A tenderer may be able to request information relating to the tender process if the information sets out the procedural steps that an officer must undertake when assessing the tender. The document cannot go as far as setting out the reasons for accepting or rejecting a tender, otherwise it could fall within the exceptions in the Act.

Evans v Australian Securities Investment Commission


Commonwealth AAT – 12 March 1999


ASIC has a database for queries by members of the public about unclaimed monies held by ASIC in their name. The unclaimed monies are moneys resulting from the acquisition of shares from dissenting shareholders which have not been paid to the former shareholder under Part 9.7 Corporations Law. The database facilitates payment of approved claims for payment of unclaimed monies.

Evans was successful at putting persons in touch with unclaimed monies due to them. He produced evidence of letters sent to him by writers who had recovered the unclaimed monies due to them and whom paid him a fee for his help. He said that he had been pursuing such investigations since 1989 as an income producing business. He requested that information in the database be released to him. ASIC refused the request on the grounds that the database contained personal information which was not to be disclosed in accordance with section 41 of the FOI Act.


What is personal information under the Act?

Could personal information be disclosed to a person other than the person listed on the database under the Act?

Would disclosure of personal information to the public be unreasonable disclosure and therefore prohibited under the Act?


The information in the database was personal information as defined under the Act because the information in the database is about an individual whose identity is apparent or can reasonably be ascertained from the information.

To test whether the disclosure is unreasonable the question to be asked is whether it is in the public interest to disclose the information.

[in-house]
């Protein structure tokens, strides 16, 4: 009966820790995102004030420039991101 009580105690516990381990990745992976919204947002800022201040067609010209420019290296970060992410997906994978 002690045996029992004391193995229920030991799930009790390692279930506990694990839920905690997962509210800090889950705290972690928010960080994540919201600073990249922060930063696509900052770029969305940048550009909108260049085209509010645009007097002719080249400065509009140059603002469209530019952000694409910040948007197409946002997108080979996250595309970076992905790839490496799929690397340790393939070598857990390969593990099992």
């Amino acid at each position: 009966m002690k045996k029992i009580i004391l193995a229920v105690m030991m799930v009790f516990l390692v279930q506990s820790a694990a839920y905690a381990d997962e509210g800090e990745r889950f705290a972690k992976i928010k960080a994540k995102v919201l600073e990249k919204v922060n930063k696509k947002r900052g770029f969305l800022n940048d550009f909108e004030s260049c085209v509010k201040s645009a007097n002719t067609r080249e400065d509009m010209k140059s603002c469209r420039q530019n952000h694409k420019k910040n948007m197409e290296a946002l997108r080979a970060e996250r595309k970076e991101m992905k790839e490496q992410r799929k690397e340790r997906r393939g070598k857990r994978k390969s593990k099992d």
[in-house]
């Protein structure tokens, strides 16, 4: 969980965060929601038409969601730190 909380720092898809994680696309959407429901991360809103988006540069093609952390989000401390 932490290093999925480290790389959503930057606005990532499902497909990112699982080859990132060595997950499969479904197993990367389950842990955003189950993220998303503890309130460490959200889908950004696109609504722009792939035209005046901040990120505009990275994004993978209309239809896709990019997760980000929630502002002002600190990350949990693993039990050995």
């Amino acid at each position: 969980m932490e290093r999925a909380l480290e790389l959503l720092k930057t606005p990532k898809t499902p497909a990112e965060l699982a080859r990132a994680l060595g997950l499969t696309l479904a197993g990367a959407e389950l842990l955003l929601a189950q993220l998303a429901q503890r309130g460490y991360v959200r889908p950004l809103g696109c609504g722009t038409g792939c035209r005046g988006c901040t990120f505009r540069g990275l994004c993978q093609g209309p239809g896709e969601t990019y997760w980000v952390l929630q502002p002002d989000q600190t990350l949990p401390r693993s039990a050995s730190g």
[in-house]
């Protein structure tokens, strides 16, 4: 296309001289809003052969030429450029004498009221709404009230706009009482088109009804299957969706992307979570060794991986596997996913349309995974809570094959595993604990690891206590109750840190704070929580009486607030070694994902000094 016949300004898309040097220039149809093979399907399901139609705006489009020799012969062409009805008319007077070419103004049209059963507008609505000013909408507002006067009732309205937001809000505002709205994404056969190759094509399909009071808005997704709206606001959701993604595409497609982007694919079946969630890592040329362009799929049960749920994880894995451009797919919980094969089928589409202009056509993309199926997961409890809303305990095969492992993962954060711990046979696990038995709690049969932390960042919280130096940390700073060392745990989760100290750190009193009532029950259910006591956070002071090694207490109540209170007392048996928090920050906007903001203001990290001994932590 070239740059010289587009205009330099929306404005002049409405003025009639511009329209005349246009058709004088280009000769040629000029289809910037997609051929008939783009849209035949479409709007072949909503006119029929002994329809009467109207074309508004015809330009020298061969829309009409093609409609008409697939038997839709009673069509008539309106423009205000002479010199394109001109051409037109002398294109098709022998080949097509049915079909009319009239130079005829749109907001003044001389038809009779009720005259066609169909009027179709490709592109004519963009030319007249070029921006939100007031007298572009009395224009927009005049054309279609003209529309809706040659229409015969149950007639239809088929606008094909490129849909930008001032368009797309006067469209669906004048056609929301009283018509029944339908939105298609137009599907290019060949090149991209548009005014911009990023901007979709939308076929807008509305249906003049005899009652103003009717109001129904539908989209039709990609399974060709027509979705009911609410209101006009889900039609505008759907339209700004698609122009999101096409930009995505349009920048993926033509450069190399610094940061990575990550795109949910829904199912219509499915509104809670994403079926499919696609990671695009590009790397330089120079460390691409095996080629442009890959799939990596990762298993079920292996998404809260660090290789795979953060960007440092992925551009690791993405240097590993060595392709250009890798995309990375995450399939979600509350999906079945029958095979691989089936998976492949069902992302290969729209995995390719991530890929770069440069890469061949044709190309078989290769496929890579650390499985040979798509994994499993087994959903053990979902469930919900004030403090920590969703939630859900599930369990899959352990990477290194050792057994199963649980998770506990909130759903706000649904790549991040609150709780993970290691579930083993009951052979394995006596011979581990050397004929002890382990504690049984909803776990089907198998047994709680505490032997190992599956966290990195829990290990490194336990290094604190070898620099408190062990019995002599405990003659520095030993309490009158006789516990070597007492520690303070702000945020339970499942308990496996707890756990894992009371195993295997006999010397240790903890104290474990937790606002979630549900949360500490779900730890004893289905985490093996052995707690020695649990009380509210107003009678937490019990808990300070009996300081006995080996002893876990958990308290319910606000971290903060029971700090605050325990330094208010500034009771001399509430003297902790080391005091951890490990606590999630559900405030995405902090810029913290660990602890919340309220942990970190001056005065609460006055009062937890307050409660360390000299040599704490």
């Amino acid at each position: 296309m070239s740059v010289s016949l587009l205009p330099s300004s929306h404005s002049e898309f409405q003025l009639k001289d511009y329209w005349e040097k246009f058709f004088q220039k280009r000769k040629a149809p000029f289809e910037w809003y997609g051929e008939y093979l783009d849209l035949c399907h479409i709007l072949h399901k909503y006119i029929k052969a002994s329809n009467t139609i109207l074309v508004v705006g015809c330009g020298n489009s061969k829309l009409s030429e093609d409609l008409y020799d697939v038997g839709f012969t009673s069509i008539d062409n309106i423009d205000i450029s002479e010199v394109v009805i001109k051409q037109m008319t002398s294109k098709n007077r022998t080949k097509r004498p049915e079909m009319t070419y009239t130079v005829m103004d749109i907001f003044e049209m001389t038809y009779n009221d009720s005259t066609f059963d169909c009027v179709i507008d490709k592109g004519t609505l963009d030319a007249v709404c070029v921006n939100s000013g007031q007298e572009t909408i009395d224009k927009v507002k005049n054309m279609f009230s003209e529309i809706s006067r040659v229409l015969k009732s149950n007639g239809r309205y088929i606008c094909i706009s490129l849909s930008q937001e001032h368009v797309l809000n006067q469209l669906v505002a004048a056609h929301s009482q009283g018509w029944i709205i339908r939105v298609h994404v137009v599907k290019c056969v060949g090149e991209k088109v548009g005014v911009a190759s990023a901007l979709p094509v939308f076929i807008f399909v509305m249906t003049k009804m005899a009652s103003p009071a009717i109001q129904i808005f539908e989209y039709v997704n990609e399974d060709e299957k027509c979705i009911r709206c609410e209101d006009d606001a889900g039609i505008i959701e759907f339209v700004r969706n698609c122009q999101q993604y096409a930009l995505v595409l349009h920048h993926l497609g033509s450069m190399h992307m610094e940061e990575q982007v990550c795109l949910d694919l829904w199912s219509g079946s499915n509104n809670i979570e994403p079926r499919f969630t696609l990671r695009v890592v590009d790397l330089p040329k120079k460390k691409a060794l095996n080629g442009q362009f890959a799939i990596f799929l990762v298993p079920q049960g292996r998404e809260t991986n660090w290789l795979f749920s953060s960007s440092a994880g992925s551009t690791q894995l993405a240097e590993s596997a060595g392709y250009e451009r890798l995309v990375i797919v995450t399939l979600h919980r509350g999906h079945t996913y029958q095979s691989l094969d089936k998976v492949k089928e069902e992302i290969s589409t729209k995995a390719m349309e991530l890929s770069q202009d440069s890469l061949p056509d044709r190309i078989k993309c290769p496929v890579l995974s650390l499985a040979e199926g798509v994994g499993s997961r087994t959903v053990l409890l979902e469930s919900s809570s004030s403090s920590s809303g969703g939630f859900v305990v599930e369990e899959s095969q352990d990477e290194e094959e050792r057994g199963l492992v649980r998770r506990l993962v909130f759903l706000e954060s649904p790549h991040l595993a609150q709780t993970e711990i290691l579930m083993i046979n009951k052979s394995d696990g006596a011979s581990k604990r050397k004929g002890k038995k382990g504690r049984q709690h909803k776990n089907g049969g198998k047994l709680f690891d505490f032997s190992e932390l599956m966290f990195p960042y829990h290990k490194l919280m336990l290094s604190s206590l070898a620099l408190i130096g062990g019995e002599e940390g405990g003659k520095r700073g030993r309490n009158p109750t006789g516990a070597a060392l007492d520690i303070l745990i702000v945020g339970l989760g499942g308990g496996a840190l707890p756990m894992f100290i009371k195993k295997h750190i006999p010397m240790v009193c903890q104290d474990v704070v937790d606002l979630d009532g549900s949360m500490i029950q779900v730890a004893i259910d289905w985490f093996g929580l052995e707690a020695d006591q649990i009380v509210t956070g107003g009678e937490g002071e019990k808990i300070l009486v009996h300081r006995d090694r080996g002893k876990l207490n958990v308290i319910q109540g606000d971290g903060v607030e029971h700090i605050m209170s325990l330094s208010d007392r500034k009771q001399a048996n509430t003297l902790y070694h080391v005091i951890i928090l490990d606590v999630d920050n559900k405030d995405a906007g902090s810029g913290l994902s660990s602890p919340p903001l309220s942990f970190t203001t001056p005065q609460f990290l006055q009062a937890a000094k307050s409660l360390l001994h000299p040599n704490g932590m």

The disclosure would be reasonable, as it is in the public interest that unclaimed property is paid to the rightful owner.


This quote by Lockhardt J was cited:

“What is “unreasonable” disclosure of information for purposes of s41 (1) must have as its core public interest considerations.

The exemptions necessary for the protection of ‘personal affairs (s41) and business or professional affairs (s43) are themselves, in my opinion, public interest considerations. That is to say, it is not in the public interest that the personal or business affairs of persons are necessarily to be disclosed on applications for access to documents.

The exemption of disclosure of such information is not to protect private rights, rather it is in the furtherance of the public interest that information of this kind is excepted”.


Personal information about an individual can still be released to the public, even where the identity of the individual can be ascertained from the information.

The onus of proof is on the applicant, however to prove that it is in the public interest to release the information. This must be something more than a commercial interest.